What I’ve been reading this week, 13 September 2019
A visit to Gharbh Choire Mor, a camera for climbers, the great land-ownership con, and a use for Twitter at last.
Long-distance hiking and the outdoors
“It could be an exciting ending”: the latest from Chris Townsend’s 450-mile Colorado walk – I can’t wait to see more of Chris’s photos from the Colorado Trail.
Into the mountain – Garbh Choire Mor – this is a powerful piece of writing by Neil Reid about a very special place in the Cairngorms.
Come on legs, come on head, come on heart – Fellbound writes honestly about a hard decision.
Landscape photographers: travel less – I’ve thought about this much over recent months, and have come to the conclusion that I agree. It’s getting more difficult to justify travelling hundreds or thousands of miles just to take pictures.
The practical climbing camera – this is an excellent (and exhaustive) piece on what makes a good camera for climbing – not necessarily the same thing as what makes a good camera for hillwalking, backpacking, or landscape photography.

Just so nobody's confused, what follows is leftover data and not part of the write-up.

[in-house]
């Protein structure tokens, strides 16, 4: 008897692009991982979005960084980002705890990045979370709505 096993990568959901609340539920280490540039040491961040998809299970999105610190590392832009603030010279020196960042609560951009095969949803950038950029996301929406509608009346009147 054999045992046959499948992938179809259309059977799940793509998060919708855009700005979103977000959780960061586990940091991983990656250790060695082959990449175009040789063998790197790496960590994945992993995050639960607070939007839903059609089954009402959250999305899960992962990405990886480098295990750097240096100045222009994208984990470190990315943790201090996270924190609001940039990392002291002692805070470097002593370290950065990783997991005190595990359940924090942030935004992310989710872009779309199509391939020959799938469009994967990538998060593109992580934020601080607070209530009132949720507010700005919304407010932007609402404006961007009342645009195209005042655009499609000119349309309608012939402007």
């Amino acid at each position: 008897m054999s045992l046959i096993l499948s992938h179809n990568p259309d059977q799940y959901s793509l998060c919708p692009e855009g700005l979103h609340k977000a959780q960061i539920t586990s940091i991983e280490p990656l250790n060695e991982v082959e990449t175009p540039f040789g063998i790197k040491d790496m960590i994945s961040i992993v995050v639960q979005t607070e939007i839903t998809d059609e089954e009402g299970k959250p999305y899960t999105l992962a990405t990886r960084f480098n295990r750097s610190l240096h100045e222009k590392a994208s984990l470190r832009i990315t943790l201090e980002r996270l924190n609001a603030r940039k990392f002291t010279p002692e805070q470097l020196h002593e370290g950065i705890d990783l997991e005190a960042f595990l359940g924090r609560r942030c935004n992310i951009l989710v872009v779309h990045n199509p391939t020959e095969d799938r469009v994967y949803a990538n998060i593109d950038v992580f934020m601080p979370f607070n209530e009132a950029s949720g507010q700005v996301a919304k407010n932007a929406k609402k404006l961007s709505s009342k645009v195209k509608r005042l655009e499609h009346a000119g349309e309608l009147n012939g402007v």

It’s time we were critical – a good piece by David Ward in On Landscape (paywalled). ‘More likes doesn’t necessarily mean you’re a better photographer … Popularity doesn’t automatically equate to artistic ability.’
The great con: who owns our land – John Burns writes about land reform in the Highlands, a key subject in his new book, Sky Dance, which I edited.
Writing, editing, and books
Books are ‘winged words’ – a wonderful essay on the connections between birds and human culture in the ancient world.
10 great books about mountains that have nothing to do with climbing – this is a good list by Mark Horrell. Some of the best books about mountains have nothing to do with climbing.
How to make Twitter morally useful in four steps – I rather like this.
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